"That is absolutely unfortunate. I think that he really needs to check his inner circle," McNutt said of Trump.
Candidates who fell short of the Trump endorsement in Ohio are now clinging to voters like McNutt, hoping to paint themselves as the candidate best positioned to advance a Trump-style agenda, even if Trump failed to see it.
GOP hopeful Jane Timken spoke to a room of supporters near Cleveland on Friday, hitting on a variety of Trump talking points including school choice, immigration and the economy. Trump had previously endorsed Timken to lead the state's party but didn't back her for the Senate race. She called his endorsement of Vance "disappointing"
"We've got a lot of show horses in this race, but I'm the real workhorse and I've been in the trenches fighting for the America First policy," Timken told Scott.
Josh Mandel, former Ohio Treasurer, has been running his campaign through churches, pitching religious conservatives on "Judeo-Christian values" he sees as the bedrock of the "America First" movement. At his event, campaign signs branded Mandel as "Pro-God, Pro-Guns, Pro-Trump."
When ABC News met up with Mandel in Ohio on Thursday at a Cincinnati church he was joined by a surprise guest: Michael Flynn, Trump's embattled former national security adviser.
"Let me say it very clear: I believe this election was stolen from Donald Trump," Mandel said in front of a packed church. Cheers erupted. An elderly man jumped up and shouted something about a "cabal" trying to "take the lives of little babies" -- a nod to the far-right Qanon conspiracy theory. Mandel didn't interrupt, nodding and clapping instead.
The race has been contentious. At one point during a debate, Mandel and Gibbons nearly got into a fistfight. Mandel brushed it off, saying he's a "fighter" for conservative values, and he pushed back when asked about his rhetoric that includes running a Twitter poll asking his followers which "illegals" commit more crimes -- "Muslim Terrorists" or "Mexican Gangbangers."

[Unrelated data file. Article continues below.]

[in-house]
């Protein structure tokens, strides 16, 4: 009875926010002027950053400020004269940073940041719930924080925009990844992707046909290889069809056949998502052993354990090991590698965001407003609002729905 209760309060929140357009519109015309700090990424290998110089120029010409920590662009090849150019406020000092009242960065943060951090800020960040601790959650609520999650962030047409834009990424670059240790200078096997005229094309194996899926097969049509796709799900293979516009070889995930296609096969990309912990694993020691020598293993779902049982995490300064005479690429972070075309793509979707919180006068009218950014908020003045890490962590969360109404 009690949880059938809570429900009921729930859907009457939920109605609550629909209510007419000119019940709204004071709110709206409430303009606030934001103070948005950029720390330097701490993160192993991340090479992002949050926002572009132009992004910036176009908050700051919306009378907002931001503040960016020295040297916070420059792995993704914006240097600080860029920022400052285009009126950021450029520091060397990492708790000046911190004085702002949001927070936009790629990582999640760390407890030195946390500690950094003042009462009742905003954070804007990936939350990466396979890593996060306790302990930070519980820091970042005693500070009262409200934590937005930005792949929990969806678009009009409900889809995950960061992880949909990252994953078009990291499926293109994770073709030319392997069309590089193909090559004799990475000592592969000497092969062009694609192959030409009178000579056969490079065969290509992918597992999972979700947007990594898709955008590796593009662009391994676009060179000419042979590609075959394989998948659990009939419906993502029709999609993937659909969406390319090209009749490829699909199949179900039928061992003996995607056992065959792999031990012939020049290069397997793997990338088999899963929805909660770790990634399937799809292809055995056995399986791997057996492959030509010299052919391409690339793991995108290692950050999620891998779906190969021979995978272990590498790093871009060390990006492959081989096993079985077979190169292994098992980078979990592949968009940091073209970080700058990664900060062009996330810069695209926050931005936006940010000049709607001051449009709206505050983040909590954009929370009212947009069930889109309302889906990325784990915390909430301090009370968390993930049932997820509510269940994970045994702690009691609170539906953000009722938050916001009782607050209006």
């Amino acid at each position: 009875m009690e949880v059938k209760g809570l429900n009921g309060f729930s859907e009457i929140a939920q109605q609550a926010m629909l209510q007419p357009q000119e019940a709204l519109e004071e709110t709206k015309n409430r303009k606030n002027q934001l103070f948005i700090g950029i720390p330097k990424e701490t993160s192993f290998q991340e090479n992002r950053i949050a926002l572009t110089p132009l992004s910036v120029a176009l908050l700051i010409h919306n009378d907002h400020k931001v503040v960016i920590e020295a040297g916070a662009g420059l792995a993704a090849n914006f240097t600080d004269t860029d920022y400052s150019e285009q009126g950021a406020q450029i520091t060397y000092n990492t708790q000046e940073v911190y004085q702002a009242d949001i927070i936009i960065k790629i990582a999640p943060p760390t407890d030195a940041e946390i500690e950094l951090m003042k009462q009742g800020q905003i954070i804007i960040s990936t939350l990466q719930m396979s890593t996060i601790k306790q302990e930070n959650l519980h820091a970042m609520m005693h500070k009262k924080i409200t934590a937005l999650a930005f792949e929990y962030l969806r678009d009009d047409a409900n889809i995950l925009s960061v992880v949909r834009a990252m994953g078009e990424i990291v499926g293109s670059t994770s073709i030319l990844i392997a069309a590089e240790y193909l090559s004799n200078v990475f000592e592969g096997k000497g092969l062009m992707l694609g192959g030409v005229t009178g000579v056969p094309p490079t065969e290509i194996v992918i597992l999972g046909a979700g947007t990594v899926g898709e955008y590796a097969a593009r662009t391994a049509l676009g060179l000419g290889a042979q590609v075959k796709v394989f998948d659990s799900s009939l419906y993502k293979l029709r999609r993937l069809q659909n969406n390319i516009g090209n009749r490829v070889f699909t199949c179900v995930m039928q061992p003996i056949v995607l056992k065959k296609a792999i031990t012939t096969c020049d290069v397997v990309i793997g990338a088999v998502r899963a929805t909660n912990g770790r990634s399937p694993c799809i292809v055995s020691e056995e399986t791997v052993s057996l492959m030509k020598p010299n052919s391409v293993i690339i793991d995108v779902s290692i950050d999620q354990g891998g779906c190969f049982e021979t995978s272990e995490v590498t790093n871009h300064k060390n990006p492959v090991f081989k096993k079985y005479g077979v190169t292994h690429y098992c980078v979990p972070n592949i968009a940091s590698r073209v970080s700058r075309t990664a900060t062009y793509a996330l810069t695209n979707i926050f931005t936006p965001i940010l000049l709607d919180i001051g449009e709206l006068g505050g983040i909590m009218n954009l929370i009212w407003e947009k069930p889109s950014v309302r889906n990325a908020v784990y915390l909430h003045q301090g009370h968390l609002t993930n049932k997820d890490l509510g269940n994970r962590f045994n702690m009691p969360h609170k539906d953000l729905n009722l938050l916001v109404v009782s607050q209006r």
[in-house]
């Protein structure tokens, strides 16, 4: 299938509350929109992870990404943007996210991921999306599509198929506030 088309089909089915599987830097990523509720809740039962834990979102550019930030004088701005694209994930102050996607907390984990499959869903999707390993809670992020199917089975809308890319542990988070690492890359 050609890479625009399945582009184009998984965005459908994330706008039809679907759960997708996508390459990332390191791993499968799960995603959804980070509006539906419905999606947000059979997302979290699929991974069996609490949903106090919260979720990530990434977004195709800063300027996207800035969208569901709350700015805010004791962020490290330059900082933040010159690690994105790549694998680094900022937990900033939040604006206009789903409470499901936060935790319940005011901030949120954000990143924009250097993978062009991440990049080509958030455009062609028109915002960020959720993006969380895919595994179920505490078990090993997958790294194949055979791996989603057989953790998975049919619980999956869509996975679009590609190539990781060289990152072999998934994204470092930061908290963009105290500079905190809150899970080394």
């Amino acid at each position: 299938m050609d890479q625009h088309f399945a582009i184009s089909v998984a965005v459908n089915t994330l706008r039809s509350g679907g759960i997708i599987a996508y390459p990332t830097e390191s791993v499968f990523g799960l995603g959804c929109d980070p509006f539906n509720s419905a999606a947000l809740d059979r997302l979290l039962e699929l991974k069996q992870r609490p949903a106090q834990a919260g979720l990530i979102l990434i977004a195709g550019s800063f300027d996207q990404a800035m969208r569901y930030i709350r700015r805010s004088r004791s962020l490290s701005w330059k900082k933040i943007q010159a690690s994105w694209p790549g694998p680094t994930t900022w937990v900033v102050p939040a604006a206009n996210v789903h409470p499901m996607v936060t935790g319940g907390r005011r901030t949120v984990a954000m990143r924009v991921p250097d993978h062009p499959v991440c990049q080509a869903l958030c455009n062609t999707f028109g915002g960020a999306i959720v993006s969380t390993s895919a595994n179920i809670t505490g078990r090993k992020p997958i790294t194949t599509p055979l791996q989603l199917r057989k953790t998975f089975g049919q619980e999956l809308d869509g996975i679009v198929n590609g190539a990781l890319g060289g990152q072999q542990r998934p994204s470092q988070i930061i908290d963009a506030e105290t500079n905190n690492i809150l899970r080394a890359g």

But 100 miles away from Mandel's Cincinnati event, in Grove City, some voters think the party needs to refocus.
"I'm not a Trump fan. I'm a Republican, not a Trump fan," Don Reed said over coffee and eggs at Lilly's Kitchen Table.
He said his party is at a crossroads.
"It seems to be a faction of the Trump supporters who are the more outspoken, I call the name-callers 'the bullier.' Then you've got the other faction where they tried to be conservative, try to be small government without those kinds of tactics," he added.
Only one candidate in the race is ready to move on from some of Trump's most controversial positions. State Sen. Matt Dolan was the only candidate to raise his hand on a debate stage earlier this month when the participants were asked if it was time for Trump to move on from the 2020 election.
Dolan said his fellow candidates who are focusing on the 2020 election are taking the "wrong approach." He wasn't angling for Trump's endorsement, he said.
"My entire campaign was about Ohio. I wasn't running an election to get this endorsement," Dolan said. "What's ironic in this whole race, though, is I'm the only one in the race who's actually executed on Trump policies."
The Republican candidate who wins next Tuesday's Senate primary will likely go on to face Democratic frontrunner Tim Ryan in the fall.